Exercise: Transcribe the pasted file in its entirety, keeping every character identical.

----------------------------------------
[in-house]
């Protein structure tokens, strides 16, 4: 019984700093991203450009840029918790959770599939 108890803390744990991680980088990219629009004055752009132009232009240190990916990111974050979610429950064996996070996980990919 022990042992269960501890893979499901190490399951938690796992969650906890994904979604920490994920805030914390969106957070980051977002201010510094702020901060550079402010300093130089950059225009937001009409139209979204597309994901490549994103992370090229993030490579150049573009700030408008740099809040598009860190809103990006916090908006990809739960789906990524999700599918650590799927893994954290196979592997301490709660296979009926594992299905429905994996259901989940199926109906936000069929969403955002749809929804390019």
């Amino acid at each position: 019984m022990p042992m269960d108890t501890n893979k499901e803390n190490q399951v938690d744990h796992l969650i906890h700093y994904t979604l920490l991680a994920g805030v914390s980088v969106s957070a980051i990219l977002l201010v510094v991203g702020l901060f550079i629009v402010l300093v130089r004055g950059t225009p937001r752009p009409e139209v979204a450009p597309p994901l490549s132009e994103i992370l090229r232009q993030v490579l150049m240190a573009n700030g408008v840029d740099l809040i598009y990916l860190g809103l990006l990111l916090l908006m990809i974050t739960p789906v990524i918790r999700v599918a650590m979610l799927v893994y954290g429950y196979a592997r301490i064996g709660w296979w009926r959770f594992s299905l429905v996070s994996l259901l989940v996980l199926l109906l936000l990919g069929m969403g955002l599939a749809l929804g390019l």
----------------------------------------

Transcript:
[in-house]
């Protein structure tokens, strides 16, 4: 019984700093991203450009840029918790959770599939 108890803390744990991680980088990219629009004055752009132009232009240190990916990111974050979610429950064996996070996980990919 022990042992269960501890893979499901190490399951938690796992969650906890994904979604920490994920805030914390969106957070980051977002201010510094702020901060550079402010300093130089950059225009937001009409139209979204597309994901490549994103992370090229993030490579150049573009700030408008740099809040598009860190809103990006916090908006990809739960789906990524999700599918650590799927893994954290196979592997301490709660296979009926594992299905429905994996259901989940199926109906936000069929969403955002749809929804390019």
């Amino acid at each position: 019984m022990p042992m269960d108890t501890n893979k499901e803390n190490q399951v938690d744990h796992l969650i906890h700093y994904t979604l920490l991680a994920g805030v914390s980088v969106s957070a980051i990219l977002l201010v510094v991203g702020l901060f550079i629009v402010l300093v130089r004055g950059t225009p937001r752009p009409e139209v979204a450009p597309p994901l490549s132009e994103i992370l090229r232009q993030v490579l150049m240190a573009n700030g408008v840029d740099l809040i598009y990916l860190g809103l990006l990111l916090l908006m990809i974050t739960p789906v990524i918790r999700v599918a650590m979610l799927v893994y954290g429950y196979a592997r301490i064996g709660w296979w009926r959770f594992s299905l429905v996070s994996l259901l989940v996980l199926l109906l936000l990919g069929m969403g955002l599939a749809l929804g390019l």